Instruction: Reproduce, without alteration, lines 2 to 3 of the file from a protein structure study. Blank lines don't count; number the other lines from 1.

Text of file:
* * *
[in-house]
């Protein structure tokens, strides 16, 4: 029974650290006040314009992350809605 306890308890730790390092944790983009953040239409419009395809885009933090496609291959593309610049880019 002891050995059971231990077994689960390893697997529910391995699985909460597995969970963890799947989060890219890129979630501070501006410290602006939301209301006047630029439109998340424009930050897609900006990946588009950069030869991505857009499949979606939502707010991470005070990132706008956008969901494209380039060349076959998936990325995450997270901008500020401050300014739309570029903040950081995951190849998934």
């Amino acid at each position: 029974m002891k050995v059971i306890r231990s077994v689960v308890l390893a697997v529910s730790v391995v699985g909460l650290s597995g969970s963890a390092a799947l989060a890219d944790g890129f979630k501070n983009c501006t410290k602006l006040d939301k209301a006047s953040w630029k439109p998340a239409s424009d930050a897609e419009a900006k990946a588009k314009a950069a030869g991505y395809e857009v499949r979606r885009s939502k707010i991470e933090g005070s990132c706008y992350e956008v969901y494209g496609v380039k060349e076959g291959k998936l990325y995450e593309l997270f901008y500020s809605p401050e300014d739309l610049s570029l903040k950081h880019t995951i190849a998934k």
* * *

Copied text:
């Protein structure tokens, strides 16, 4: 029974650290006040314009992350809605 306890308890730790390092944790983009953040239409419009395809885009933090496609291959593309610049880019 002891050995059971231990077994689960390893697997529910391995699985909460597995969970963890799947989060890219890129979630501070501006410290602006939301209301006047630029439109998340424009930050897609900006990946588009950069030869991505857009499949979606939502707010991470005070990132706008956008969901494209380039060349076959998936990325995450997270901008500020401050300014739309570029903040950081995951190849998934």
């Amino acid at each position: 029974m002891k050995v059971i306890r231990s077994v689960v308890l390893a697997v529910s730790v391995v699985g909460l650290s597995g969970s963890a390092a799947l989060a890219d944790g890129f979630k501070n983009c501006t410290k602006l006040d939301k209301a006047s953040w630029k439109p998340a239409s424009d930050a897609e419009a900006k990946a588009k314009a950069a030869g991505y395809e857009v499949r979606r885009s939502k707010i991470e933090g005070s990132c706008y992350e956008v969901y494209g496609v380039k060349e076959g291959k998936l990325y995450e593309l997270f901008y500020s809605p401050e300014d739309l610049s570029l903040k950081h880019t995951i190849a998934k």